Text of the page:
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In reply to:
Kate-
Any difference in longer Yosem walls (30+ pitches)? Do you find that 3-4 liters/day is sufficient/extranneous year round? Can I ask why you carry ledge, fly and bivy? and finally, what route do you recommend as first el cap route with lots of free climbing at 5.10 and easier?

Thanks for beta
-Marc

The Nose, Lurking Fear, and Salathe have the easiest aid and lots of free climbing. Salathe is a little more physical with the chimneys and wide climbing. All 3 are regularly done in a day by fast parties.


Partner pbcowboy77


Jul 29, 2006, 12:45 PM
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As far as carrying all 3 ledge, fly and bivi... Your always ready for anything. If you have to set up your ledge you don't need your bivi unless...it rains and your fly gets a hole in it. Or there are sometimes you don't need to set up your ledge but it rains, so why set up your ledge and fly for rain when you have your bivi.


Not everyone thinks this way. I just know Kate is prepared for anything to happen when she's on a wall. She may also have other reasons for taking up all 3.


mdavid01


Aug 16, 2006, 11:53 AM
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The obvious answer is learn from Chongo and go with a 2-1 Hauling system from his big wall book (www.chongonation.com)

Here's my rig, I lost the upper pulley but even as is it's much easier for me and my gal than a 1-1.

http://i57.photobucket.com/...01/HaulingSystem.jpg


krusher4


Aug 16, 2006, 12:53 PM
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Drink more beer and gain some weight? Or just look at great pic mdavid posted.


groovemojo


Aug 24, 2006, 9:01 PM
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Here's some gas for this fire:

I still can't see, despite all the discussion, why you wouldn't use a 3:1. It takes LESS gear than the setup picture above (no "extra" 6 or 7 mil haul line) and provides a 3x rather than a 2x mechanical advantage. Only disadvantage that I can see is that you have to reset the haul ratchet more often, which is not a BFD.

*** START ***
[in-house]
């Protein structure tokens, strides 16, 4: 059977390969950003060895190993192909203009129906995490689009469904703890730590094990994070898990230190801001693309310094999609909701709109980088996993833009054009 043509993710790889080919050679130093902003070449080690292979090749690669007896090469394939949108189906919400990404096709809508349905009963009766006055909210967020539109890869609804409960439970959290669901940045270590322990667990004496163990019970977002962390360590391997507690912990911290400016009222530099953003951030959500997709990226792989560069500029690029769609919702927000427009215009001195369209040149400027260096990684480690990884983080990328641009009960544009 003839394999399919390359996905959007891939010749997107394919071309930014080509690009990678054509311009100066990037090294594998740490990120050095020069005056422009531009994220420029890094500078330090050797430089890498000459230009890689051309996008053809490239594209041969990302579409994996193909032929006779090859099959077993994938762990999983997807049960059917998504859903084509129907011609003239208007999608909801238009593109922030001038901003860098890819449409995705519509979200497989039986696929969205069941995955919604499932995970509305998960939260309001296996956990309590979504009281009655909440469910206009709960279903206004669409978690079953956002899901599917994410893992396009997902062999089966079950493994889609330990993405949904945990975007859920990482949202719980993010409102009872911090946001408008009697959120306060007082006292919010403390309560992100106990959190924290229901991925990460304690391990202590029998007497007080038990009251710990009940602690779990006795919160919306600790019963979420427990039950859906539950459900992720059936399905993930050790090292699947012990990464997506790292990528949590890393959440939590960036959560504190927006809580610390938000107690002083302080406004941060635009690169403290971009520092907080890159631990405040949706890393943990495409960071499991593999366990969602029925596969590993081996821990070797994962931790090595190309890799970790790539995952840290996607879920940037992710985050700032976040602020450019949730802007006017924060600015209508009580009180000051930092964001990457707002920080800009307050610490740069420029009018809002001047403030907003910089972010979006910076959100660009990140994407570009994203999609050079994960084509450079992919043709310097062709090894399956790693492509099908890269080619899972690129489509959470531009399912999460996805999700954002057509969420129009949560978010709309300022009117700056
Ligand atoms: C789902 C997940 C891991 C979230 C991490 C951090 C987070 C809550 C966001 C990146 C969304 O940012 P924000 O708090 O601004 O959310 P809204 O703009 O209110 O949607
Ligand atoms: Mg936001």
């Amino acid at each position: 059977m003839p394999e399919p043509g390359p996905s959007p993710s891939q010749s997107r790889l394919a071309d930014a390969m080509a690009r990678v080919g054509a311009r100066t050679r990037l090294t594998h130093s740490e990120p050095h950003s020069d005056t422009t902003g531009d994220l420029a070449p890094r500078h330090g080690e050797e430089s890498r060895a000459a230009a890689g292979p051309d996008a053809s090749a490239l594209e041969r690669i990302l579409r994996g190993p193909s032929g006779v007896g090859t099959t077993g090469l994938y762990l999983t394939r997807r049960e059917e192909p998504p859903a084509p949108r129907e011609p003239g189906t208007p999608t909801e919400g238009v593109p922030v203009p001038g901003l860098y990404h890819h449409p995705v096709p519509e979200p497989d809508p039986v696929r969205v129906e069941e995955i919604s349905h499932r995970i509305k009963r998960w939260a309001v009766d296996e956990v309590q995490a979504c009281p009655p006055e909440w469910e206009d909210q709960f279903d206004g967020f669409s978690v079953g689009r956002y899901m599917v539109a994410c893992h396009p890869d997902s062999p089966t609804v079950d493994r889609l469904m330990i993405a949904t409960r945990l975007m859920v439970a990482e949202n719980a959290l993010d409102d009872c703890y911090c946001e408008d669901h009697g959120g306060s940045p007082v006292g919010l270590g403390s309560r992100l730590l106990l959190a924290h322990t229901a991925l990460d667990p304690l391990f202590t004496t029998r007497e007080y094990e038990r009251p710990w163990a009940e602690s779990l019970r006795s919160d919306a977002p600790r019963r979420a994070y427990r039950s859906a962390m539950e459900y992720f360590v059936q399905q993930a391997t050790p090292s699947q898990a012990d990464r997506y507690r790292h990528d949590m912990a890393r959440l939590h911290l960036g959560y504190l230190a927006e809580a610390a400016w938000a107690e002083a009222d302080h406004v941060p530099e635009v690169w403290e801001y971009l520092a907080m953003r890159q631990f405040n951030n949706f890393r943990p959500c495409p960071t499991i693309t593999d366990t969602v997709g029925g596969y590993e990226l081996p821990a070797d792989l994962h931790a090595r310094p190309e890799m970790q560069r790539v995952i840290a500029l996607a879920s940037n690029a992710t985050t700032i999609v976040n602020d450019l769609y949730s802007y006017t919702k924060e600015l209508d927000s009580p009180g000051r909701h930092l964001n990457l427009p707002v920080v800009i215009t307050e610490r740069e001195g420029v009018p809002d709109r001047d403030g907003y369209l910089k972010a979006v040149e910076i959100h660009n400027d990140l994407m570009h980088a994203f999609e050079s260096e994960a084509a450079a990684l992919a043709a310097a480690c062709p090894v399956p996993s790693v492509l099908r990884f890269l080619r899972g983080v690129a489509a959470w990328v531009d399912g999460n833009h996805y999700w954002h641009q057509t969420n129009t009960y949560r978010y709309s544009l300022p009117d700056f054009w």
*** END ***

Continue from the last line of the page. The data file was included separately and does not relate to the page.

Partner holdplease2


Sep 1, 2006, 10:42 PM
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Hi Groovemojo:

Sorry for the delay in response:

Water Requirements: In August when solo I drink 6+ liters per day low on the route (when hauling is more strenuous and I'm trapped in the heat. This includes stopping from 10-1 to hide from the sun. Ugh.) If its over 100 degres its really terrible up there.

In June or september I go for 3-4 liters per day. More if solo, less if partnered because you never just sit still and belay, you use more water.

During the winter 2-3 liters per day is fine.

I'm fine running a little dehydrated for the last few days of a short route. But you can only run at a deficit for so long. 4-5 days at a deficit and it just is horrible and can be dangerous. Most of us aren't as hard as the old dadz, we crash and burn on their rations.

Also, a 20% error on your water calcualtions is no big deal on a 5 day route...your last day is just miserable. A 20% mis-calculation on a 12 day route and you could need a rescue.


Re: Fly and Bivy Sack: Ha ha...Spend one night with water blowing up through the bottom of your rain fly/ledge material (it happens) and you will understand the bivy sack...ugh!. Additionally, if you are stuck inside a plastic tent (the fly) in a humid environment (a storm) for more than just a little while you will get condensation which will then drip on you incessantly, soaking everything. You'll want your bivy sack.

Finally, (and less likely, but still...) in winter storms frozen ropes or webbing whipping around...or a rock/branch rinsing over the lip of the climb...or the ledge blowing and rubbing/wearing against the rock can rupture your fly...best to have a backup.

I've climbed my share of winter walls, been stormed on and hailed on. I've had the same thing happen on summer walls. You just never know.


Re: Hauling -
On longer routes, if you are solo, you may find that progress with a 3:1 is painfully slow. For every foot that you "squat" to make a hauling stroke, the bag moves about 4 inches. This means to haul a 150 foot pitch you must "squat" 450 times. You end up moving your own body weight up and down so much you waste energy and end up frigging furious.

If you use a 2:1 you go faster, with fewer squats, and you get more done with the work you invested in standing up or jugging on the line because you are moving more of the weight each time. The closer you bring the load you move to your own body weight, the more efficient you are. IE: Your squat moves 80 pounds, this is more efficient than your squat moving 40 or 60...

I know it may not make sense, but just try it both ways. There is a time and a place for both kinds of hauling, but a good rule of thumb is to move as much weight as you can per sqat (or whatever) without straining your back/hands/kidneys unnecessarilly.


First El Cap Route Suggestion:
Climb the one you want to summit the most, b/c thats what will make the difference whether you summit or not, IMO. :)

Anyway, I hope this helps and I hope that you enjoy your climb. Sorry to run on and on about this stuff, but hey, its Friday night and here we are, so why not? ;)

-Kate.

ps - This above may be overkill for some, and thats cool. But I have a good success ratio in part because I don't run out of stuff and I shelter myself from the elements so a cloud in the sky doesn't mean a bail and I can keep going after a few days of storm.


Partner euroford


Sep 2, 2006, 8:53 AM
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Kate you really know how to light up the town on a friday night, Excelent post!